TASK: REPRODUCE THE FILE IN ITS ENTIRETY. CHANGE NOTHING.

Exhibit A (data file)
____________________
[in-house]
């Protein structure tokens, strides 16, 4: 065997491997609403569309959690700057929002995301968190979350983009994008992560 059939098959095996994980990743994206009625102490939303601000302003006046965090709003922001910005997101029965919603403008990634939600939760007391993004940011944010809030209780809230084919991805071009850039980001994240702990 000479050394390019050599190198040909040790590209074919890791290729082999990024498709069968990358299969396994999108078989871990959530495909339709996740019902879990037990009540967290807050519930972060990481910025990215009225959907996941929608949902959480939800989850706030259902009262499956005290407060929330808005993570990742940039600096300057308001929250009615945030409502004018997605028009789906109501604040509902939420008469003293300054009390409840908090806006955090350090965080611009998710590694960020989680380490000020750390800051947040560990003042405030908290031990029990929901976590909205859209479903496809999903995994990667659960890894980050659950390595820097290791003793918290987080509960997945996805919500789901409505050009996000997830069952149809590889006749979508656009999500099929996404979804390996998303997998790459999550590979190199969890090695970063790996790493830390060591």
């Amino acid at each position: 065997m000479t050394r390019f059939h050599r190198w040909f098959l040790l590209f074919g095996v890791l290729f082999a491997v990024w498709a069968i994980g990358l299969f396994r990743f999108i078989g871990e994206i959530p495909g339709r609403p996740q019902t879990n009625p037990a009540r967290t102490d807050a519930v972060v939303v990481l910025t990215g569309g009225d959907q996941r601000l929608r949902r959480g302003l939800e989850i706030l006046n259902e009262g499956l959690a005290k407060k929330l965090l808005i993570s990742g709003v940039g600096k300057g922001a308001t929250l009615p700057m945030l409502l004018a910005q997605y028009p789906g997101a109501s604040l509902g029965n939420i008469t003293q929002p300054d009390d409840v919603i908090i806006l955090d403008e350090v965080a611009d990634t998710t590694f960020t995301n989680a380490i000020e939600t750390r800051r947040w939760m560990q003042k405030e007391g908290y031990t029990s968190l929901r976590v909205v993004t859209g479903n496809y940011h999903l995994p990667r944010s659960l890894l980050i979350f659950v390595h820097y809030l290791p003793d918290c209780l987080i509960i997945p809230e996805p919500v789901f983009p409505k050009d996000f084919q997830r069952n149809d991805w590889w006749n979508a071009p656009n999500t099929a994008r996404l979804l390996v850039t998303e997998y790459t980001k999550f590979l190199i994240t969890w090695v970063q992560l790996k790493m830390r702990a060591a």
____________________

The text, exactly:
[in-house]
């Protein structure tokens, strides 16, 4: 065997491997609403569309959690700057929002995301968190979350983009994008992560 059939098959095996994980990743994206009625102490939303601000302003006046965090709003922001910005997101029965919603403008990634939600939760007391993004940011944010809030209780809230084919991805071009850039980001994240702990 000479050394390019050599190198040909040790590209074919890791290729082999990024498709069968990358299969396994999108078989871990959530495909339709996740019902879990037990009540967290807050519930972060990481910025990215009225959907996941929608949902959480939800989850706030259902009262499956005290407060929330808005993570990742940039600096300057308001929250009615945030409502004018997605028009789906109501604040509902939420008469003293300054009390409840908090806006955090350090965080611009998710590694960020989680380490000020750390800051947040560990003042405030908290031990029990929901976590909205859209479903496809999903995994990667659960890894980050659950390595820097290791003793918290987080509960997945996805919500789901409505050009996000997830069952149809590889006749979508656009999500099929996404979804390996998303997998790459999550590979190199969890090695970063790996790493830390060591």
């Amino acid at each position: 065997m000479t050394r390019f059939h050599r190198w040909f098959l040790l590209f074919g095996v890791l290729f082999a491997v990024w498709a069968i994980g990358l299969f396994r990743f999108i078989g871990e994206i959530p495909g339709r609403p996740q019902t879990n009625p037990a009540r967290t102490d807050a519930v972060v939303v990481l910025t990215g569309g009225d959907q996941r601000l929608r949902r959480g302003l939800e989850i706030l006046n259902e009262g499956l959690a005290k407060k929330l965090l808005i993570s990742g709003v940039g600096k300057g922001a308001t929250l009615p700057m945030l409502l004018a910005q997605y028009p789906g997101a109501s604040l509902g029965n939420i008469t003293q929002p300054d009390d409840v919603i908090i806006l955090d403008e350090v965080a611009d990634t998710t590694f960020t995301n989680a380490i000020e939600t750390r800051r947040w939760m560990q003042k405030e007391g908290y031990t029990s968190l929901r976590v909205v993004t859209g479903n496809y940011h999903l995994p990667r944010s659960l890894l980050i979350f659950v390595h820097y809030l290791p003793d918290c209780l987080i509960i997945p809230e996805p919500v789901f983009p409505k050009d996000f084919q997830r069952n149809d991805w590889w006749n979508a071009p656009n999500t099929a994008r996404l979804l390996v850039t998303e997998y790459t980001k999550f590979l190199i994240t969890w090695v970063q992560l790996k790493m830390r702990a060591a």